Developed countries, including Australia, aren’t producing enough children to maintain population levels.
Developed countries, including Australia, aren’t producing enough children to maintain population levels.

Global map reveals worrying divide

Developed countries, including Australia, aren't producing enough children to maintain population levels.

The human population is increasing by around 75 million per year. While that may sound like a lot, nearly half of all countries are now facing a "baby bust" meaning their fertility rates are below the replacement level of 2.1 children per woman. The 2.1 benchmark allows for replacement of both parents, accounting for some early-in-life deaths.

Ninety-one nations, mainly in Europe and North and South America, as well as Australia, aren't producing enough children to sustain their current populations, according to a global overview of birth trends from 1950 to 2017, published this month in the journal Lancet.

Those who are having large numbers of children are mainly in developing countries in Africa and Asia where fertility rates continue to grow. For example, the average woman in Niger is giving birth to seven children during her lifetime and women in Mali, Chad and Afghanistan have on average more than six babies.

Comparatively, Australia's fertility rate continues to hover just below the replacement rate. Except for a brief time when it rate reached 2.0 in 2009, it has remained around 1.8 to 1.9 since 2006. The birthrate in the US is also at 1.8 children per woman.

In China, since the government has relaxed its one child policy, from 2014 to 2017 the number of births increased by about 12 per cent. It too has a birthrate of about 1.8.

Professor Alan Lopez from the University of Melbourne is one of the authors of the report which produced a global overview of birth, death and disease rates by evaluating thousands of datasets on a country-by-country basis.

It found that while the world's population skyrocketed from 2.6 billion in 1950 to 7.6 billion last year, that growth was deeply uneven according to region and income.

Speaking to ABC Radio on Thursday, Prof Lopez described the shift that is happening across the global population since the middle of the last century.

"In 1950, 25 per cent of the world's population were in rich countries - high-income countries - today that's around 14 per cent," he said. "And that's declining, so that will go down lower and lower."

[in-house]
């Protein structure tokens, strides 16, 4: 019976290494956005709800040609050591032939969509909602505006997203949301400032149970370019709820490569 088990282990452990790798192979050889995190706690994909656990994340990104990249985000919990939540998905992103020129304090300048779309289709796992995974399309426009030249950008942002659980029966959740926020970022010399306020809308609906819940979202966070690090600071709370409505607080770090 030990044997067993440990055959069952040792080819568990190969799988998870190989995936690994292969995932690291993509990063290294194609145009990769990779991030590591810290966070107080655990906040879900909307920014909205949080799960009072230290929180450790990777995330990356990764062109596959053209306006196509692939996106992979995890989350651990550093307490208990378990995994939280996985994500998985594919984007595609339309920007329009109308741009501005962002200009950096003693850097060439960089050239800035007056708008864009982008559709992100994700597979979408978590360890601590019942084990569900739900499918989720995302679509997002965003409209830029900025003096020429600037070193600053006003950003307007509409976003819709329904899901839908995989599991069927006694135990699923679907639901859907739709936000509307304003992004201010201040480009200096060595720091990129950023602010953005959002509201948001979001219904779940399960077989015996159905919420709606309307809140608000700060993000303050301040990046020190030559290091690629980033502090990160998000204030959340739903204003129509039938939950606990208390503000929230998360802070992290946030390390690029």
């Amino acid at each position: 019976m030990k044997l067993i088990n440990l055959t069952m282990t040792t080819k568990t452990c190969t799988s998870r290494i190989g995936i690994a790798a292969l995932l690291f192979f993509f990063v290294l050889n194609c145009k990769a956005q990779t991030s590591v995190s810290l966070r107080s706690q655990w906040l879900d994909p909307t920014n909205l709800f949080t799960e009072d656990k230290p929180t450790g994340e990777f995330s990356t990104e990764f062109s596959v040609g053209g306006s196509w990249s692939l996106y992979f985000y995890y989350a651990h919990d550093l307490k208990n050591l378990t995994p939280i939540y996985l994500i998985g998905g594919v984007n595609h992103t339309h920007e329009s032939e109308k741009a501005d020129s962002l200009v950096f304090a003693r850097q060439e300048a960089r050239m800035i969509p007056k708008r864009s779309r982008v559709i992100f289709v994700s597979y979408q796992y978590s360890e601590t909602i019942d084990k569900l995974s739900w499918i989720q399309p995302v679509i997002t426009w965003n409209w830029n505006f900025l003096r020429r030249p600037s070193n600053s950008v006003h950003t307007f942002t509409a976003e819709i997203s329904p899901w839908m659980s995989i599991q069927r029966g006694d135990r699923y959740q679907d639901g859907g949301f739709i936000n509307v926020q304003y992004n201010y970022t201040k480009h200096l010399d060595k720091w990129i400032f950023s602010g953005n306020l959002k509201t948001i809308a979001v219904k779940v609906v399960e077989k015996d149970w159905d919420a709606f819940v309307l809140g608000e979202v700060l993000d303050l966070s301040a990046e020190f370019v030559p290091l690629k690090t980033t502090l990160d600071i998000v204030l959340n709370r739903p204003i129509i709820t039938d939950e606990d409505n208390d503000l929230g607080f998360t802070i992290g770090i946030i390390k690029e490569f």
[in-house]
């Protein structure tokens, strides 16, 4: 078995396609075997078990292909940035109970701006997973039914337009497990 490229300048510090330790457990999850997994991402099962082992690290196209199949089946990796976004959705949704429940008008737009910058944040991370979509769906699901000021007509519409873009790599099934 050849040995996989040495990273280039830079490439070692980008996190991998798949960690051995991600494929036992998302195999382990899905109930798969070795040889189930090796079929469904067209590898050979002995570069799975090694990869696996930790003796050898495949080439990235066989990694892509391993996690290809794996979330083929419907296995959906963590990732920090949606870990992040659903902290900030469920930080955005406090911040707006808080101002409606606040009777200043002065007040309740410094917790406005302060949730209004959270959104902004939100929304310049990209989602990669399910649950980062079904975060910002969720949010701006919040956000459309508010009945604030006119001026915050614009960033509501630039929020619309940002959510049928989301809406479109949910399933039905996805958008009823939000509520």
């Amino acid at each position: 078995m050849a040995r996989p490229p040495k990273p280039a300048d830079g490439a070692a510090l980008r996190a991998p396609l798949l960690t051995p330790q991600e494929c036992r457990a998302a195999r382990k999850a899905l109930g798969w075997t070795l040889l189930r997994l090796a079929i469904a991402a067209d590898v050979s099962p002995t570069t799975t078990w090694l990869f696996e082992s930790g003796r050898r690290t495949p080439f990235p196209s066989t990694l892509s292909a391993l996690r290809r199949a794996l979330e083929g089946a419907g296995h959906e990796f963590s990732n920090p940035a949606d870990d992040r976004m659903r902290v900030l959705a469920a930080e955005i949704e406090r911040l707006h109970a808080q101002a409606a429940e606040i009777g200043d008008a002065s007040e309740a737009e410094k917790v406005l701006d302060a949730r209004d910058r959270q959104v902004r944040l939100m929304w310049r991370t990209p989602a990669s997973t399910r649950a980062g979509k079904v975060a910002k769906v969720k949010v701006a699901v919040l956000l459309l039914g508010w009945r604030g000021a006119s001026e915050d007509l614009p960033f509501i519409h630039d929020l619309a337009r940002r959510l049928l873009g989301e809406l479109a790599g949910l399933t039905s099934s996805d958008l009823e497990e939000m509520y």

In the map below, published in Lancet, you can see that the US, Canada, Western Europe, Australia and New Zealand have seen the steepest decline in birthrates from 1975 to 2017, for women aged 30 to 54.

Percentage change in total fertility rates from 1975 to 2017 for women aged 30 to 54.
Percentage change in total fertility rates from 1975 to 2017 for women aged 30 to 54.


So what is behind the decline in baby making in much of the Western world?

Researchers are quick to evoke one word when asked that question: Development.

"I think what we're seeing is the general impact of development," Prof Lopez said. "As countries develop, family sizes decrease for a number of reasons, primarily because with development comes modernisation and it's inconvenient to have larger family sizes in urban areas."

He also said an increase in educational and professional opportunities for women is a major determinant in sliding birthrates.

As a result, countries that can least afford to support a rising population are the ones seeing sustained high levels of fertility.

Meanwhile policymakers in developed countries like South Korea - where the birthrate is expected to fall to its lowest ever level this year, approaching just 1.0 - are worried about future economic and social problems such as supporting social programs like healthcare and the pension.

In Denmark, the government is so worried about the declining birthrate it has produced sexually charged ads encouraging its population to procreate in a campaign called Do It For Denmark.


The United Nations predicts there will be more than 10 billion humans on the planet by the middle of the century.

Not only are there now billions more of us than 70 years ago, but we are also living longer than ever before.

This raises the question of how many people our world can support, known as Earth's "carrying capacity".

Global male life expectancy had increased to 71 years - from 48 in 1950. Meanwhile women are now expected to live to 76, compared with 53 in 1950. Living longer brings its own health problems, as we age and deteriorate and place greater burdens on our healthcare systems.

The very crowded streets of Old Delhi in India.
The very crowded streets of Old Delhi in India.

The study found that heart disease was now the leading cause of death globally. As recently as 1990, neonatal disorders were the biggest killer, followed by lung disease and diarrhoea.

"You see less mortality from infectious diseases as countries get richer, but also more disability as people are living longer," said Professor Ali Mokdad, from the Institute for Health Metrics and Evaluation, who was involved in the study.

He pointed out that although deaths from infectious diseases like malaria and tuberculosis are down significantly since 1990, new, non-communicable killers have taken their place.

"There are certain behaviours that are leading to an increase in cardiovascular diseases and cancer. Obesity is number one - it is increasing every year and our behaviour is contributing to that."